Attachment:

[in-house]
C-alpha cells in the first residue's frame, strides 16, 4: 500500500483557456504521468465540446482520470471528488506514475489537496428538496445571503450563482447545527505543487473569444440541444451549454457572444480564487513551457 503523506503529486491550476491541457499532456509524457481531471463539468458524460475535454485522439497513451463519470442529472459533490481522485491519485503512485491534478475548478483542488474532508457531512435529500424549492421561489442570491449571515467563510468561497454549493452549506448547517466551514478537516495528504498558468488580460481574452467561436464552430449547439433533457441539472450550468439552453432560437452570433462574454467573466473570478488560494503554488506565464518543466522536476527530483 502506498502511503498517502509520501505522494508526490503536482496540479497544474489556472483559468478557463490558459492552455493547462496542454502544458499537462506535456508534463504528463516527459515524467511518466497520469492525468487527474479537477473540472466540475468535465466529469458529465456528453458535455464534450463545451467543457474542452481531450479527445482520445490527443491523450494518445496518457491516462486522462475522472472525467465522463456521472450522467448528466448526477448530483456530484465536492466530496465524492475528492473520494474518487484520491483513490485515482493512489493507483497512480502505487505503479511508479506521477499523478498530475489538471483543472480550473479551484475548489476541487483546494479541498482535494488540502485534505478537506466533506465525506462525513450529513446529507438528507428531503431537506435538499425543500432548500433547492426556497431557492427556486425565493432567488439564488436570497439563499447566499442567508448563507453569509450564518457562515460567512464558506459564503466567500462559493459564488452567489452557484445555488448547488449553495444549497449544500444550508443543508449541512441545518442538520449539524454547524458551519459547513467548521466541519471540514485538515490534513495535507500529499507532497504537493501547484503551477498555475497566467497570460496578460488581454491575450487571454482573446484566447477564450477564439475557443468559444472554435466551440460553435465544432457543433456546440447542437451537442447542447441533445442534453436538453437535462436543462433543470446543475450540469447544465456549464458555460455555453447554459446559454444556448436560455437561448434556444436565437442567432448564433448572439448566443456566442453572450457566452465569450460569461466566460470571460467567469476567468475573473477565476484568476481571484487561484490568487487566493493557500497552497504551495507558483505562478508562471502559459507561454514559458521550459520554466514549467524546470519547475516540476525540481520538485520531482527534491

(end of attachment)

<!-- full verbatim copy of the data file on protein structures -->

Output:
[in-house]
C-alpha cells in the first residue's frame, strides 16, 4: 500500500483557456504521468465540446482520470471528488506514475489537496428538496445571503450563482447545527505543487473569444440541444451549454457572444480564487513551457 503523506503529486491550476491541457499532456509524457481531471463539468458524460475535454485522439497513451463519470442529472459533490481522485491519485503512485491534478475548478483542488474532508457531512435529500424549492421561489442570491449571515467563510468561497454549493452549506448547517466551514478537516495528504498558468488580460481574452467561436464552430449547439433533457441539472450550468439552453432560437452570433462574454467573466473570478488560494503554488506565464518543466522536476527530483 502506498502511503498517502509520501505522494508526490503536482496540479497544474489556472483559468478557463490558459492552455493547462496542454502544458499537462506535456508534463504528463516527459515524467511518466497520469492525468487527474479537477473540472466540475468535465466529469458529465456528453458535455464534450463545451467543457474542452481531450479527445482520445490527443491523450494518445496518457491516462486522462475522472472525467465522463456521472450522467448528466448526477448530483456530484465536492466530496465524492475528492473520494474518487484520491483513490485515482493512489493507483497512480502505487505503479511508479506521477499523478498530475489538471483543472480550473479551484475548489476541487483546494479541498482535494488540502485534505478537506466533506465525506462525513450529513446529507438528507428531503431537506435538499425543500432548500433547492426556497431557492427556486425565493432567488439564488436570497439563499447566499442567508448563507453569509450564518457562515460567512464558506459564503466567500462559493459564488452567489452557484445555488448547488449553495444549497449544500444550508443543508449541512441545518442538520449539524454547524458551519459547513467548521466541519471540514485538515490534513495535507500529499507532497504537493501547484503551477498555475497566467497570460496578460488581454491575450487571454482573446484566447477564450477564439475557443468559444472554435466551440460553435465544432457543433456546440447542437451537442447542447441533445442534453436538453437535462436543462433543470446543475450540469447544465456549464458555460455555453447554459446559454444556448436560455437561448434556444436565437442567432448564433448572439448566443456566442453572450457566452465569450460569461466566460470571460467567469476567468475573473477565476484568476481571484487561484490568487487566493493557500497552497504551495507558483505562478508562471502559459507561454514559458521550459520554466514549467524546470519547475516540476525540481520538485520531482527534491